Valentine, Nebraska, “America’s Heart City,” is nestled near the border of South Dakota and Nebraska. Home to only a few thousand people, many refer to this part of the U.S. as Flyover country due to most outsiders only seeing it from a plane traveling between the coasts.
However, there’s a lot of life in the Great Plains. Just hearing the name “Nebraska” conjurs up visions of vast cornfields, cattle, and cowboys. While yes, parts of these assumptions are correct, there’s more to the middle than meets the eye.
In the summer of 2013, Andrew Dickinson, Lauren Justice, Nick Teets, and Jacob Zlomke, formed Fly Over Me, a three month photo project documenting daily life in Valentine. It wasn’t for a workshop, or for a fellowship, or for school. It was just because they wanted to.
One important piece for conservatives to keep in mind as we feel increasingly beleaguered on the national political scene due to the triumph of same-sex marriage is that people on the left often feel just as beleaguered on the state level. In the current system, the left may win most of the national elections, but the right is winning the local elections. Anyway, all that to say, this New Republic piece is worth reading:
Long before he became the most powerful man in the Alabama Senate, before he controlled billions of dollars in state money and had lobbyists, governors, and future presidents seeking his favor, Hank Sanders used newspapers and magazines as bathroom tissue. His mother would collect periodicals from the wealthy white family whose house she cleaned and bring them back for Sanders and his brothers and sisters. There were 13 children, all told, and they lived with their parents in a three-room shack that their father had built out of one-by-eight boards among the tall pines and chinaberry trees in Blacksher, a speck of a town 50 miles north of Mobile.
This was Alabama in the 1950s, when Jim Crow reigned and a governor’s race was determined by which candidate managed to secure the endorsement of the Ku Klux Klan. Life in Baldwin County, where Blacksher was located, may have been marginally less horrid for its black residents than in other parts of the state: The county’s last lynching had occurred in 1919 and some of the white men who perpetrated it had even gone to prison. But there were certain realities by which Sanders, as a black child, knew he must abide. He knew not to spend any of the money he earned picking cotton on the six-ounce bottles of Coca-Cola at the drugstore; those were only for white customers, and a black person who tried to buy one risked more than just being refused service. He also knew not to look in the direction of a white woman. The one time he did, the woman’s male companion threatened to whip him, and probably would have had Sanders’s mother, a strong-willed woman named Ola Mae, not intervened. For Sanders, the fact that there was no electricity or running water in his house—to say nothing of toilet paper—was far less distressing than the constant threat of danger.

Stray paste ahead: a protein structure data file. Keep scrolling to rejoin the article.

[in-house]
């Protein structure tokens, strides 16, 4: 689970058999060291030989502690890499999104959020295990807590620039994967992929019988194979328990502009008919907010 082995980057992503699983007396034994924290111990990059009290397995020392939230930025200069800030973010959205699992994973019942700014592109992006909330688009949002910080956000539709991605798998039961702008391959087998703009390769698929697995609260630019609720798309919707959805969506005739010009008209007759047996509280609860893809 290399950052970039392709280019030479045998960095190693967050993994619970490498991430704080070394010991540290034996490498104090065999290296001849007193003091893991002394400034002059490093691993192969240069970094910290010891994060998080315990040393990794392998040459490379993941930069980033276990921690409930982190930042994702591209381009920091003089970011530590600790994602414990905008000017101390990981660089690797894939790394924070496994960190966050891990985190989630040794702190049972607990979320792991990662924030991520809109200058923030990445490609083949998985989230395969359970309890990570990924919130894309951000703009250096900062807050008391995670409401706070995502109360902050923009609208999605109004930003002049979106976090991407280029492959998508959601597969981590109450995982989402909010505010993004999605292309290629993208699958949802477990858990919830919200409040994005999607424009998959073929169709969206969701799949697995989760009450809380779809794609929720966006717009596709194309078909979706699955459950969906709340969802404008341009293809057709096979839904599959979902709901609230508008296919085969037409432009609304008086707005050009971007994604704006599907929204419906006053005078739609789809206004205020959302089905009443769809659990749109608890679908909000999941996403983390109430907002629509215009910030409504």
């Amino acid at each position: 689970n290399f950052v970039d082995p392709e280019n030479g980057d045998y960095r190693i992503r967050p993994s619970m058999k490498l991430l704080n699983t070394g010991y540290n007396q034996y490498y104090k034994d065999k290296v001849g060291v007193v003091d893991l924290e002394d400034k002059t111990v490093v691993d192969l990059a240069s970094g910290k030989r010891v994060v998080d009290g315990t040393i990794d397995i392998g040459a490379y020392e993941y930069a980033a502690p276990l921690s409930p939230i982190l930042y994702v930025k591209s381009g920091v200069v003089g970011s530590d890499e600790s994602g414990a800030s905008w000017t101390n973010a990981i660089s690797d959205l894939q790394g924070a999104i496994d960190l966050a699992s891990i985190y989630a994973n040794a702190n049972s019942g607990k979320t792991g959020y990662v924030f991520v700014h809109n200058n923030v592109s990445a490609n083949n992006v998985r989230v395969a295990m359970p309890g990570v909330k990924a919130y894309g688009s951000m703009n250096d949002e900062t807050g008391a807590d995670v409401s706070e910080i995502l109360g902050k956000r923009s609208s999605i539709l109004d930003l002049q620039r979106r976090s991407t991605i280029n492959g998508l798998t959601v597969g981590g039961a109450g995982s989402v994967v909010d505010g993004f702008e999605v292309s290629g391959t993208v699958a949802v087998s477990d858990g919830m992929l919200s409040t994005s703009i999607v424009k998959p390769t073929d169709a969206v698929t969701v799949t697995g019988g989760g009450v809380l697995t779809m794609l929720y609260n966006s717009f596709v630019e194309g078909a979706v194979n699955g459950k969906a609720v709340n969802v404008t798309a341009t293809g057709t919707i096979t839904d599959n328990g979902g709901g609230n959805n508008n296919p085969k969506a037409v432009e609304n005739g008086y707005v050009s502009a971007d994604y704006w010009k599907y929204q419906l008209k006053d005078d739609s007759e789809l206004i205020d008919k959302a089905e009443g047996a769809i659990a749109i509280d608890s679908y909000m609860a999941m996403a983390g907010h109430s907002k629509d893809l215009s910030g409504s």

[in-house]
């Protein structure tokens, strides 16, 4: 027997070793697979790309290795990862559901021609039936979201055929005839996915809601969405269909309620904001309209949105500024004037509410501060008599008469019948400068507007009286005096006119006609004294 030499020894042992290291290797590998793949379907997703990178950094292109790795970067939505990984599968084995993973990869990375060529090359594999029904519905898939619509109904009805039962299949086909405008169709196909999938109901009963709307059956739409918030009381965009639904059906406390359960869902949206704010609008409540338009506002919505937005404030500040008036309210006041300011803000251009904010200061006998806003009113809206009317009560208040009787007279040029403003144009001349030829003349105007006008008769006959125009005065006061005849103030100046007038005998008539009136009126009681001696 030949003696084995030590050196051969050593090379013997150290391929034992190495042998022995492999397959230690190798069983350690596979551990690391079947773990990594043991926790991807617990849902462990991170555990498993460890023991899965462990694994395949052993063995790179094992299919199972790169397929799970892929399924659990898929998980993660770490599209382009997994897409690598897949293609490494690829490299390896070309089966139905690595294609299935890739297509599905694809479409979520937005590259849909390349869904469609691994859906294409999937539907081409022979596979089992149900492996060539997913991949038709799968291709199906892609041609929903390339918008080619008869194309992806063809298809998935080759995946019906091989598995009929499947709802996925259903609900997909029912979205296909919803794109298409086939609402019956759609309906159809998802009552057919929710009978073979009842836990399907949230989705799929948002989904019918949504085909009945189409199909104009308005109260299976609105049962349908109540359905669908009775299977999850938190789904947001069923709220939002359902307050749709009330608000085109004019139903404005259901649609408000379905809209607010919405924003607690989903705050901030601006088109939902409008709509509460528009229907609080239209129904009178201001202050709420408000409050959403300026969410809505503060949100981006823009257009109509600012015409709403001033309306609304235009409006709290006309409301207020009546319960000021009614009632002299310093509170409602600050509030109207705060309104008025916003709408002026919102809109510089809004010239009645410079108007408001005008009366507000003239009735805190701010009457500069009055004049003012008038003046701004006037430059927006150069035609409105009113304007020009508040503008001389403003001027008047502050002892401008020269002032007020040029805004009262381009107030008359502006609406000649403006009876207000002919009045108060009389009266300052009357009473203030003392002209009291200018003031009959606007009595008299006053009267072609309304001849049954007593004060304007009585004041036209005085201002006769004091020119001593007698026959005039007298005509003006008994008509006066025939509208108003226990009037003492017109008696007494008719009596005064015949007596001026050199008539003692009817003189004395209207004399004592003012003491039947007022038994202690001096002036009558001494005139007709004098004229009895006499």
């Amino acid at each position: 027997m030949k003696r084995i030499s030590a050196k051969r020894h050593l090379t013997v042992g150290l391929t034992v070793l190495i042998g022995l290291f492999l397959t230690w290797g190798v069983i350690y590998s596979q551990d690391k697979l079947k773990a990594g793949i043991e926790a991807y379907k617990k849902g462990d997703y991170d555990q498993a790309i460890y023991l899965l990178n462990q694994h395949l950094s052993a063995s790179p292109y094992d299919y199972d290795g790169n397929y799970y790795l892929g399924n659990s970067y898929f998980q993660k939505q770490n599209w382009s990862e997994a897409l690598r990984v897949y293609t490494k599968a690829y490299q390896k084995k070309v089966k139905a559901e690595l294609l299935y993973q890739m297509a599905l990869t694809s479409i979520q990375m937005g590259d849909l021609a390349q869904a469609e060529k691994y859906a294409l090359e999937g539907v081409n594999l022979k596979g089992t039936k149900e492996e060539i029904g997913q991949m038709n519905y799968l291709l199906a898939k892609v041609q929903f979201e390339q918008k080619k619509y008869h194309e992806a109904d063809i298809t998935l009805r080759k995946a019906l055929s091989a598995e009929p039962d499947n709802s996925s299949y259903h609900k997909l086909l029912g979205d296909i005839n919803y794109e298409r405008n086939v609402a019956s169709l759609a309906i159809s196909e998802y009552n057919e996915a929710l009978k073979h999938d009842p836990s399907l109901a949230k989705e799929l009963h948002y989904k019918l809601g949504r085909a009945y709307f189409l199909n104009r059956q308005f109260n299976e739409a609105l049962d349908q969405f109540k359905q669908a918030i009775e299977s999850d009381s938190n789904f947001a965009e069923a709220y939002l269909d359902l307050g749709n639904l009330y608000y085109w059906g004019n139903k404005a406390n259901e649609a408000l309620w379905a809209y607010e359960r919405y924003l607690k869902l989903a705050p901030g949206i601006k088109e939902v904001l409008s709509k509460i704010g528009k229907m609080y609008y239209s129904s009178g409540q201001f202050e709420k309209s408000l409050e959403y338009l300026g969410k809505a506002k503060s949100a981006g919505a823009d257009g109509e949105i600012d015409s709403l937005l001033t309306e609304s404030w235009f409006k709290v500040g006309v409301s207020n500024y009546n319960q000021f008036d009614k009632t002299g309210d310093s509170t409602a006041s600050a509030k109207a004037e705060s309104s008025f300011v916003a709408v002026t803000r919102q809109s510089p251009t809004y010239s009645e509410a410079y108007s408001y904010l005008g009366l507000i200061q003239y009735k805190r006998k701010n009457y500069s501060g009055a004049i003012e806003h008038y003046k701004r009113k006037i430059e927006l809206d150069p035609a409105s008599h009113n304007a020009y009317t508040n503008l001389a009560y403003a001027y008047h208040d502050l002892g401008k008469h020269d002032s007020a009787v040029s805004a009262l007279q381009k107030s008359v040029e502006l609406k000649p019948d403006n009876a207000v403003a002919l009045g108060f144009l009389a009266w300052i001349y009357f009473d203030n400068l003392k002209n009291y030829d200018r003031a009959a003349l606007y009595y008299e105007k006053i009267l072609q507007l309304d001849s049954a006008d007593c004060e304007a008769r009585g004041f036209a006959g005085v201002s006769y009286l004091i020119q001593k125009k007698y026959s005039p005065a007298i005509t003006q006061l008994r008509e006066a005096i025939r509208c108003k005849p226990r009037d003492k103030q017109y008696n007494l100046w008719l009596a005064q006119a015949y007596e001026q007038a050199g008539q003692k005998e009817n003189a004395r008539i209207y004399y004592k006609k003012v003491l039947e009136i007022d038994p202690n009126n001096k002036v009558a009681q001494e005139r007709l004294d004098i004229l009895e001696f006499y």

In 1954, when Sanders was twelve, he momentarily ignored the intended purpose of a magazine his mother had brought home and instead read an article about Thurgood Marshall’s work on Brown v. Board of Education. The case had no bearing on Sanders’s everyday life. Baldwin County’s schools were segregated and would remain defiantly so for more than a decade after his education in them. But Marshall’s legal heroics wormed their way into the back of Sanders’s mind, and when his seventh-grade teacher asked her students what they wanted to be when they grew up, Sanders surprised himself by saying, “A lawyer.” His classmates—whose professional aspirations tended toward farming or turpentine work—burst out laughing. Sanders began to cry; the other kids laughed even harder, which prompted even more tears. When the episode was finally over, Sanders resolved that he would become a lawyer (still not entirely sure what one was) just to prove his classmates wrong.